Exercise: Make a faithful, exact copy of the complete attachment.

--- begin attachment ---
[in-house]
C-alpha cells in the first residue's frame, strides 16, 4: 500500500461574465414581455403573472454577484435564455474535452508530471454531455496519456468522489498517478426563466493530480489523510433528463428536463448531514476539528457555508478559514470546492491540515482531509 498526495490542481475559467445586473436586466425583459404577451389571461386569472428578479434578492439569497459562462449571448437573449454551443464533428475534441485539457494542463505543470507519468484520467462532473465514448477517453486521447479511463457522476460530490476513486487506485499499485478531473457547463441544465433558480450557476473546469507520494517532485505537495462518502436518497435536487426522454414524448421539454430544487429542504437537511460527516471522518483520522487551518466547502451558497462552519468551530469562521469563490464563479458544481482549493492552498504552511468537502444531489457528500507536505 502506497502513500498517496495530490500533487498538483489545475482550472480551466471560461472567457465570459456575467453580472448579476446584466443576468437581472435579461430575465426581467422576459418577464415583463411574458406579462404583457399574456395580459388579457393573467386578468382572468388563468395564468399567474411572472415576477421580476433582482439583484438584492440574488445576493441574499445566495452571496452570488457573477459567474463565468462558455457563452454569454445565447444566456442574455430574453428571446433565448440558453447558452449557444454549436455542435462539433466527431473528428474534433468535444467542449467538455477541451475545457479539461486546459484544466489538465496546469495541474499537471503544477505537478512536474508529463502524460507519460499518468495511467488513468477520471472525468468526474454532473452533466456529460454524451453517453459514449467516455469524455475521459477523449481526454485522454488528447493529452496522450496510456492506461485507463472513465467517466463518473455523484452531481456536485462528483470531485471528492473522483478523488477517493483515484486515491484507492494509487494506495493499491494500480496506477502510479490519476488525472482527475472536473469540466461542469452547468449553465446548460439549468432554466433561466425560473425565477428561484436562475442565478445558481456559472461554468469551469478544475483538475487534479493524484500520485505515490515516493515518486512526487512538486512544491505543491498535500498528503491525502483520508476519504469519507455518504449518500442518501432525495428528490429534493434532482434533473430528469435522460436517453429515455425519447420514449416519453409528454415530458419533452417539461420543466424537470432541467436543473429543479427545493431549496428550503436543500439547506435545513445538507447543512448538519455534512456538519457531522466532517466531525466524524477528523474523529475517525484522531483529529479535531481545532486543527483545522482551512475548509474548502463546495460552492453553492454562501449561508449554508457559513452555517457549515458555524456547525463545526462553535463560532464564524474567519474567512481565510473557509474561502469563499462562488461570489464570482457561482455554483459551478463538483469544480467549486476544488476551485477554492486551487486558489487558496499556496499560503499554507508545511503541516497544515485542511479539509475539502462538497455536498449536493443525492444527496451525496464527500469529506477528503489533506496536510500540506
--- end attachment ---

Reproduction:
[in-house]
C-alpha cells in the first residue's frame, strides 16, 4: 500500500461574465414581455403573472454577484435564455474535452508530471454531455496519456468522489498517478426563466493530480489523510433528463428536463448531514476539528457555508478559514470546492491540515482531509 498526495490542481475559467445586473436586466425583459404577451389571461386569472428578479434578492439569497459562462449571448437573449454551443464533428475534441485539457494542463505543470507519468484520467462532473465514448477517453486521447479511463457522476460530490476513486487506485499499485478531473457547463441544465433558480450557476473546469507520494517532485505537495462518502436518497435536487426522454414524448421539454430544487429542504437537511460527516471522518483520522487551518466547502451558497462552519468551530469562521469563490464563479458544481482549493492552498504552511468537502444531489457528500507536505 502506497502513500498517496495530490500533487498538483489545475482550472480551466471560461472567457465570459456575467453580472448579476446584466443576468437581472435579461430575465426581467422576459418577464415583463411574458406579462404583457399574456395580459388579457393573467386578468382572468388563468395564468399567474411572472415576477421580476433582482439583484438584492440574488445576493441574499445566495452571496452570488457573477459567474463565468462558455457563452454569454445565447444566456442574455430574453428571446433565448440558453447558452449557444454549436455542435462539433466527431473528428474534433468535444467542449467538455477541451475545457479539461486546459484544466489538465496546469495541474499537471503544477505537478512536474508529463502524460507519460499518468495511467488513468477520471472525468468526474454532473452533466456529460454524451453517453459514449467516455469524455475521459477523449481526454485522454488528447493529452496522450496510456492506461485507463472513465467517466463518473455523484452531481456536485462528483470531485471528492473522483478523488477517493483515484486515491484507492494509487494506495493499491494500480496506477502510479490519476488525472482527475472536473469540466461542469452547468449553465446548460439549468432554466433561466425560473425565477428561484436562475442565478445558481456559472461554468469551469478544475483538475487534479493524484500520485505515490515516493515518486512526487512538486512544491505543491498535500498528503491525502483520508476519504469519507455518504449518500442518501432525495428528490429534493434532482434533473430528469435522460436517453429515455425519447420514449416519453409528454415530458419533452417539461420543466424537470432541467436543473429543479427545493431549496428550503436543500439547506435545513445538507447543512448538519455534512456538519457531522466532517466531525466524524477528523474523529475517525484522531483529529479535531481545532486543527483545522482551512475548509474548502463546495460552492453553492454562501449561508449554508457559513452555517457549515458555524456547525463545526462553535463560532464564524474567519474567512481565510473557509474561502469563499462562488461570489464570482457561482455554483459551478463538483469544480467549486476544488476551485477554492486551487486558489487558496499556496499560503499554507508545511503541516497544515485542511479539509475539502462538497455536498449536493443525492444527496451525496464527500469529506477528503489533506496536510500540506